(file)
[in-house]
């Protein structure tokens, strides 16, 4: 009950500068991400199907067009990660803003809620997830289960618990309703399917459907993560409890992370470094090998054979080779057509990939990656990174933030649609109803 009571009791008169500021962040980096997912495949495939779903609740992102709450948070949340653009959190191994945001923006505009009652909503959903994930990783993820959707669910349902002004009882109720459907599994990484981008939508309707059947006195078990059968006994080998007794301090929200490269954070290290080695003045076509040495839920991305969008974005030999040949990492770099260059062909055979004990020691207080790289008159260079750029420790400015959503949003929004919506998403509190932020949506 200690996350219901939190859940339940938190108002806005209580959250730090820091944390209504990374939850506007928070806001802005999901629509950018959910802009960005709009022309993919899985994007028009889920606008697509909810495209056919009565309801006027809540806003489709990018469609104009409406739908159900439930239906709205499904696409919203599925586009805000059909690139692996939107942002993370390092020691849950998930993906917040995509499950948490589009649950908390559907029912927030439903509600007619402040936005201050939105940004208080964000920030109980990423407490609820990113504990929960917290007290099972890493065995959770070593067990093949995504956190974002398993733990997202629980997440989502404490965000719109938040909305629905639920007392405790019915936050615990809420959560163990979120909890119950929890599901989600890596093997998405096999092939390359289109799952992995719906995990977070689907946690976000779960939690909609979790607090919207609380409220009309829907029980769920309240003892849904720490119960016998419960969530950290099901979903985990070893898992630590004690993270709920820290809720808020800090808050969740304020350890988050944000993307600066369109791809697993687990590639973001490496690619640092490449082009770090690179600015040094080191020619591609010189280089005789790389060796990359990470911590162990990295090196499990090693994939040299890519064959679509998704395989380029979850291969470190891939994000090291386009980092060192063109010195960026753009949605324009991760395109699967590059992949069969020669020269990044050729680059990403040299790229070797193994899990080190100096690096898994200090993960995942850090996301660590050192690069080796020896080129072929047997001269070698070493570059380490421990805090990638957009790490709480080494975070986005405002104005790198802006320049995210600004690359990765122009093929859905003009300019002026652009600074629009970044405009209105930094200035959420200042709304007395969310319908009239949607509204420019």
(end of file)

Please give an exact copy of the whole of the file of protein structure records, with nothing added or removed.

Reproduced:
[in-house]
């Protein structure tokens, strides 16, 4: 009950500068991400199907067009990660803003809620997830289960618990309703399917459907993560409890992370470094090998054979080779057509990939990656990174933030649609109803 009571009791008169500021962040980096997912495949495939779903609740992102709450948070949340653009959190191994945001923006505009009652909503959903994930990783993820959707669910349902002004009882109720459907599994990484981008939508309707059947006195078990059968006994080998007794301090929200490269954070290290080695003045076509040495839920991305969008974005030999040949990492770099260059062909055979004990020691207080790289008159260079750029420790400015959503949003929004919506998403509190932020949506 200690996350219901939190859940339940938190108002806005209580959250730090820091944390209504990374939850506007928070806001802005999901629509950018959910802009960005709009022309993919899985994007028009889920606008697509909810495209056919009565309801006027809540806003489709990018469609104009409406739908159900439930239906709205499904696409919203599925586009805000059909690139692996939107942002993370390092020691849950998930993906917040995509499950948490589009649950908390559907029912927030439903509600007619402040936005201050939105940004208080964000920030109980990423407490609820990113504990929960917290007290099972890493065995959770070593067990093949995504956190974002398993733990997202629980997440989502404490965000719109938040909305629905639920007392405790019915936050615990809420959560163990979120909890119950929890599901989600890596093997998405096999092939390359289109799952992995719906995990977070689907946690976000779960939690909609979790607090919207609380409220009309829907029980769920309240003892849904720490119960016998419960969530950290099901979903985990070893898992630590004690993270709920820290809720808020800090808050969740304020350890988050944000993307600066369109791809697993687990590639973001490496690619640092490449082009770090690179600015040094080191020619591609010189280089005789790389060796990359990470911590162990990295090196499990090693994939040299890519064959679509998704395989380029979850291969470190891939994000090291386009980092060192063109010195960026753009949605324009991760395109699967590059992949069969020669020269990044050729680059990403040299790229070797193994899990080190100096690096898994200090993960995942850090996301660590050192690069080796020896080129072929047997001269070698070493570059380490421990805090990638957009790490709480080494975070986005405002104005790198802006320049995210600004690359990765122009093929859905003009300019002026652009600074629009970044405009209105930094200035959420200042709304007395969310319908009239949607509204420019």